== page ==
REVIEW: John and the Hole [2021]

I was blue in the blue. Adolescent angst. That’s the impetus behind John (Charlie Shotwell) drugging his family (Michael C. Hall‘s Brad, Jennifer Ehle‘s Anna, and Taissa Farmiga‘s Laurie), dragging them through the backyard, and depositing their bodies in an unfinished bunker according to the synopsis of director Pascual Sisto and writer Nicolás Giacobone‘s film John and the Hole. Adolescent angst. I guess you can get away with it too when you declare the result a “fable” as opposed to a nightmare. We aren’t supposed to look so closely at…

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REVIEW: Saint Maud [2020]

Never waste your pain. After attempting to get her young nurse to agree with a mean-spirited comment about a just departed houseguest, Amanda (Jennifer Ehle) remarks that, “We don’t see what we don’t want to see.” Maud (Morfydd Clark) never disagreed with her, though. She simply stated that she didn’t notice. That’s nevertheless enough to make her the enemy in this instance. That’s enough for Amanda to grow defensive (towards herself) because that anger is the only thing keeping her warm against what she deems emotional betrayal. And who’s to…

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REVIEW: The Miseducation of Cameron Post [2018]

There’s no hiding from God. “Separation of church and state” has always fascinated me since the only consistency within is the ability to pick and choose when and how it’s enforced. We’re the “land of the free” and therefore shouldn’t impose certain laws and safeties upon religious communities trying to practice their faith. But when a political power finds utility in prejudice and animosity against one religion to turn its own into the very platform on which it runs, that’s okay. It’s funny too that these scenarios deal directly with…

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REVIEW: A Quiet Passion [2017]

“Give me something pressed from truth” I think you’d be hard-pressed to find someone who never heard the name Emily Dickinson, although I’m probably not alone insofar as being ignorant to her work. For someone as prolific as the Amherst, Massachusetts-born poet with approximately 1,800 poems to her name, I’m sure I’ve heard at least a few over the years. Like many revered artists ahead of their time, however, only a dozen were published before she died of Bright’s disease at age fifty-five. It would therefore be easy to fashion…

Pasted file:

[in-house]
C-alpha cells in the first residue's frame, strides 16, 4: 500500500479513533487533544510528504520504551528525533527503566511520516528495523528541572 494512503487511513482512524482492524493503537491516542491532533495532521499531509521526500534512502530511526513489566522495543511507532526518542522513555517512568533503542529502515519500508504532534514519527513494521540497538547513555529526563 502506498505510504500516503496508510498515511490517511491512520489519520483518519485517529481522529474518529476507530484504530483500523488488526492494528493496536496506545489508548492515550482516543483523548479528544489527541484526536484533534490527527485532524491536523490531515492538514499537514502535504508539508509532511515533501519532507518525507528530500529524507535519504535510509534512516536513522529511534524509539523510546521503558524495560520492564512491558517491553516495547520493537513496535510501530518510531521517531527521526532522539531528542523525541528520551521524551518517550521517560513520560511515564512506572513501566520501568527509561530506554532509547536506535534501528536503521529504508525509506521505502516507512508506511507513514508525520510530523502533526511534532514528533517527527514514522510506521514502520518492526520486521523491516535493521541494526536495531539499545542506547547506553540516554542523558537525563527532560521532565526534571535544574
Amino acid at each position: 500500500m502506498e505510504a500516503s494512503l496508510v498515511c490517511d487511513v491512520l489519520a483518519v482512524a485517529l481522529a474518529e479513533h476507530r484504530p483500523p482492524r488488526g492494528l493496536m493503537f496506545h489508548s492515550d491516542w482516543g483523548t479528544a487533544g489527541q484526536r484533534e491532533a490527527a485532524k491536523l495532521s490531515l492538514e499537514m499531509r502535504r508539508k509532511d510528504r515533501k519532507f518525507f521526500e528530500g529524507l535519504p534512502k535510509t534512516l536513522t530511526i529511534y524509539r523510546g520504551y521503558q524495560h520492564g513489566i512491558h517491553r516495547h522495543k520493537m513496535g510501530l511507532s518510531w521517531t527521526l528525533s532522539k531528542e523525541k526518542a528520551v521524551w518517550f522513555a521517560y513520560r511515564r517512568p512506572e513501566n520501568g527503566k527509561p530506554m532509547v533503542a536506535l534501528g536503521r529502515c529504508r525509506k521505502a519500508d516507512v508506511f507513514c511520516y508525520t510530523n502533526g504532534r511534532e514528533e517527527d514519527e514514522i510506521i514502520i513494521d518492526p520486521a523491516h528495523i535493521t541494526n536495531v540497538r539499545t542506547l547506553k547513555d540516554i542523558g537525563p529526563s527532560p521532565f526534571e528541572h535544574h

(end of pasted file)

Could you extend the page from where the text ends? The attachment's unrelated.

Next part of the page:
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REVIEW: Zero Dark Thirty [2012]

“Some hummus, tabouli—I don’t know what that is—some figs” I have a very clear recollection of the day Osama bin Laden was killed in Pakistan because I was having dinner in India when a friend Facebook messaged me from America with the news. With no fanfare or announcement, Hindi reporters on TV were my only point of confirmation before bed. Naively (stupidly) while waiting to leave Jaipur for Ahmedabad as lobby televisions played soaps instead of breaking news the next morning, I allowed a local paper to interview me about…

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REVIEW: Contagion [2011]

“Somewhere the wrong bat met up with the wrong pig” After teaming up for a very funny take on a true story with The Informant!, screenwriter Scott Z. Burns and director Steven Soderbergh decide to give life to a fictionalized take on a very real threat. In Contagion, government suits may assume a weaponized terrorist attack is the cause of a disease running amok, but we know the truth early. With patient zero a cute blonde businesswoman from an international corporation having a good time with clients at a Hong…

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REVIEW: The King’s Speech [2010]

“There’s a ‘bob’ in it for you; you’ll go home a rich man” Here is a film about the making of a king through speech, both as a wartime oration to the public and as rudimentary elocution, aptly named The King’s Speech. With Hitler’s rise at the cusp of WWII, the stability of the throne in England needed a strong figure. King George V (Michael Gambon) had grown ill and his heirs included an eldest son (Guy Pearce’s David) in love with a twice-married woman and the stately, yet horribly…

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